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I think it started back in 1995, at least that’s when it happened, that is: the travel bug bit me, and hard.
In my early high school years, I did fairly well. It wasn’t until the 11th grade that, to put it bluntly, I got bored. I was constantly looking out the window and basically not paying much attention to what the teacher was saying. I guess I was wondering if perhaps there wasn’t more to life than just sitting in a classroom and then several times a year regurgitating what you ‘learned’ onto an exam paper. Everyone, especially my teachers all thought I could do it, that I could move onto my final year of high school, and pass it. Thing is, I believed them, I just didn’t see the point, not for me anyway.
So what would have been my 12th and final year of high school, I moved from delivering pizza part-time to full time delivery of pizza at a local Pizza Hut near Durban, South Africa. At the tender, green, naive age of just 17, if I wasn’t out delivering, I was sitting in the delivery office, one phone cradled on my shoulder while 3 other lines rang simultaneously. 11 drivers / riders and about 150 orders on a single Friday night shift, it was great.
Sadly though, in early 1995, we had to close down as a another Pizza Hut opened at a new mall about 20 km away. Those who wanted could transfer their employment to the new branch, but it was a bit far from home for me, so I found work closer, but it was only part time, so I ended up spending more time on the couch watching TV, until one day my dad says to me: Why don’t you go work on a kibbutz? I had no idea what a kibbutz was, but just out of curiosity I went to a local agent that organises volunteers. 6 weeks later I was on an El-Al Airlines flight to Israel.
Kibbutz volunteering – How it changed my life
Now 18 years old, born and raised in Apartheid South Africa, I was going to volunteer in what was to me a very, very foreign place. I had never been outside South Africa until now. Apartheid had only just been abolished and South Africans were now free to travel the world. You must also know that we knew little about the rest of the world, we were cut off from it for many long years, but now the doors were thrown wide open, and so I was off, to experience first hand some of the things I had heard about and that most people will only ever dream about.
Was I being irresponsible? A lot of people still think so when I tell them my story. I should have finished high school, got a degree in something, doesn’t matter what, but you must just have one. Then get a job, 8-5, blah, blah, blah. I know I don’t have much to show in the way of qualifications, on paper, or lots of money in the bank. But what I do think I have is some pretty fantastic life experience. Have I made stupid mistakes? Absolutely. Like this one time, at band camp……I had to sleep on the beach in Tel-Aviv because I ran out of money, completely. I found a group of travellers who were in a similar position to me and we made sort of a sleeping circle. We just had to wake up and move early when the sweeping machine came to clean the beach. What lesson did I learn? Don’t run out of money in a foreign country, make sure you have a backup plan. Spend less money than you have / can earn.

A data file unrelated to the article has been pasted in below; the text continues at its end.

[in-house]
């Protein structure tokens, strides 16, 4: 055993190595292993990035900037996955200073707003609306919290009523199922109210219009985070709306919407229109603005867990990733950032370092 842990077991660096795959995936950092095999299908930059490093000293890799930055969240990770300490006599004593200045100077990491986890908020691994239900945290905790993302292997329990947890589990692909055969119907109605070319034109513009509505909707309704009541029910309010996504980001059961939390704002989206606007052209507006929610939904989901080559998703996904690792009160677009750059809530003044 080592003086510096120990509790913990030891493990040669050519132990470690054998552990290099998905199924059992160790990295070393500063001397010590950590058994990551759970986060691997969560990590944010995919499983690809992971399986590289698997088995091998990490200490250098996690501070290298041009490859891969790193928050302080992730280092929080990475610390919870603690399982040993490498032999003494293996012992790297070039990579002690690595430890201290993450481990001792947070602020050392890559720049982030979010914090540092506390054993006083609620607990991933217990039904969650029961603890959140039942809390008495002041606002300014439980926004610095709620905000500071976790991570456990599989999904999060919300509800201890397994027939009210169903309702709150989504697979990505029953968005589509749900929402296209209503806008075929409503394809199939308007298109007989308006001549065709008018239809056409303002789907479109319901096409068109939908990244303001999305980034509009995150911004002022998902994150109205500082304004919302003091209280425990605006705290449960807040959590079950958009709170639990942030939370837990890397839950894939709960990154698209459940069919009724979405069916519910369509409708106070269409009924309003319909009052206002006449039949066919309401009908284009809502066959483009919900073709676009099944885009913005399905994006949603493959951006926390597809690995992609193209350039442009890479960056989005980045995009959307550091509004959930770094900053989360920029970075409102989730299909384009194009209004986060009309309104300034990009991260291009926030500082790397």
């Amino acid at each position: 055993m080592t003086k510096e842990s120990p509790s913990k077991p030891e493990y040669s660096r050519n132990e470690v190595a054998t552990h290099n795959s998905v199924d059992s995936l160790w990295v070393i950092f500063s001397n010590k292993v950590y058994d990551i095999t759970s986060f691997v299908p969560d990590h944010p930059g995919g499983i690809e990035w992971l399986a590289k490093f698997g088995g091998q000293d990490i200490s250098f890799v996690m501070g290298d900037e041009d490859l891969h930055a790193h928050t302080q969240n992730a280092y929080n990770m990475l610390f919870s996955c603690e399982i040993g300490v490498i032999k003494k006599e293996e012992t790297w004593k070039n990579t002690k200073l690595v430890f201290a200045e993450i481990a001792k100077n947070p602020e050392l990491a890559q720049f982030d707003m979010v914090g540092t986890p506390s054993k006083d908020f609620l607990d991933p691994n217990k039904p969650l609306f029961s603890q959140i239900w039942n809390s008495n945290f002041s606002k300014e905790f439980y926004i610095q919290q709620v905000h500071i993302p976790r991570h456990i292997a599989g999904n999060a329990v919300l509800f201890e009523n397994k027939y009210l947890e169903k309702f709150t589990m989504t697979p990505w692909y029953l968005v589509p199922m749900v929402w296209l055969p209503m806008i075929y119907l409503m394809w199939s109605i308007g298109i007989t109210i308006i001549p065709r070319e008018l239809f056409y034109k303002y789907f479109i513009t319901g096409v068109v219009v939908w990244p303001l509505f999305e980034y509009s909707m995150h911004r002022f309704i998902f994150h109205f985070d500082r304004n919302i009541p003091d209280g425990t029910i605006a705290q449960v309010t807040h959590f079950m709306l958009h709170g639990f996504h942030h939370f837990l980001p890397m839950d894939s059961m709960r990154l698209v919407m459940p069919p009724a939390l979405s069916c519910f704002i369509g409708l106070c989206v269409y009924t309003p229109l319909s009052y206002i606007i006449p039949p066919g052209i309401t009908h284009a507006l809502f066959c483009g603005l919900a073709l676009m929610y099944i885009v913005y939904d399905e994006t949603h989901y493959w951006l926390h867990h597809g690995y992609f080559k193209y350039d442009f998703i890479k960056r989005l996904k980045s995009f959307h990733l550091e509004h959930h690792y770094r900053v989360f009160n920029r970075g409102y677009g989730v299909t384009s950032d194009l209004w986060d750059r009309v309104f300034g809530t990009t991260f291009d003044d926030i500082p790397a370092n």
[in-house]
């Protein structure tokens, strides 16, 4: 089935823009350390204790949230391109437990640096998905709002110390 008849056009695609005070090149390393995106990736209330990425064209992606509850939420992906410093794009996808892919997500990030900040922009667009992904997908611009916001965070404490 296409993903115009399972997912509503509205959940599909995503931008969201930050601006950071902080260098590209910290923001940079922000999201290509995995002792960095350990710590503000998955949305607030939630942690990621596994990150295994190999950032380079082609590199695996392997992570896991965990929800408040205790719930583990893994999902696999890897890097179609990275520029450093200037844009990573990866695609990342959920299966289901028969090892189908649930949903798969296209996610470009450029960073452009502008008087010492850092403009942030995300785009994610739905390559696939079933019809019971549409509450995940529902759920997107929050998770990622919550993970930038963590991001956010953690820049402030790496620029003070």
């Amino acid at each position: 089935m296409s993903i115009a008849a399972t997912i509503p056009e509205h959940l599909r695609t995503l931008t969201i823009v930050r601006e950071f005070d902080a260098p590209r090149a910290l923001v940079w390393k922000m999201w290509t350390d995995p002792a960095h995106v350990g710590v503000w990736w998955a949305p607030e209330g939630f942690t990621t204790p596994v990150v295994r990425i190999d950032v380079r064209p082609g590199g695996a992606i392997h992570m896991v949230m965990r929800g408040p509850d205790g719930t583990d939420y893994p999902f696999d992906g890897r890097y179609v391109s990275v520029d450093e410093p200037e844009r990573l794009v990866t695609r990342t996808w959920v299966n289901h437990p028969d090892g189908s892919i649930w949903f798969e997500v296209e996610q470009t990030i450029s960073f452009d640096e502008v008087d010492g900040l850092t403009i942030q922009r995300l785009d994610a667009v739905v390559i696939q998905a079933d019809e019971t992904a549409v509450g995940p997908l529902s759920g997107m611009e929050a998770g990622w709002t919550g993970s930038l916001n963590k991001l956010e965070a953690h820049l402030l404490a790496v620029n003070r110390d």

The greatness of a man is not in how much wealth he acquires, but in his integrity and his ability to affect those around him positively – Bob Marley
I came back from Israel 5 months later a new man, or rather, a new boy. Have I grown up since then? I hope not. Have I grown wiser? I hope so.
So for me, my trip to Israel, 20 years ago now as I write this article, was one of my life’s most significant turning points. I guess it was then that I was guided / pushed in the direction that I was supposed to go in. Since then I have travelled to 35 countries, and have spent months in most of them, either working for pay, food and lodging, or volunteering. I only spent 1 day in Monaco, and a few hours in Vatican City and Lichtenstein respectively, for reasons I hope are obvious.
In future articles I intend to elaborate on the things I have done and in the process I hope to inspire you to maybe be open to trying something else, unless you are content where you are. But only you can know what you have to loose and if it’s worth the risk to pack up and move on.
If you’re not living good, travel wide, you gotta travel wide – Soul Rebel, Bob Marley
So what do you think is a turning point? Or rather, what was a significant milestone / event in your life that you believe put you on the course you are currently on? It seems like I have been on the same course for the last 20 years. Will it ever change? Who knows?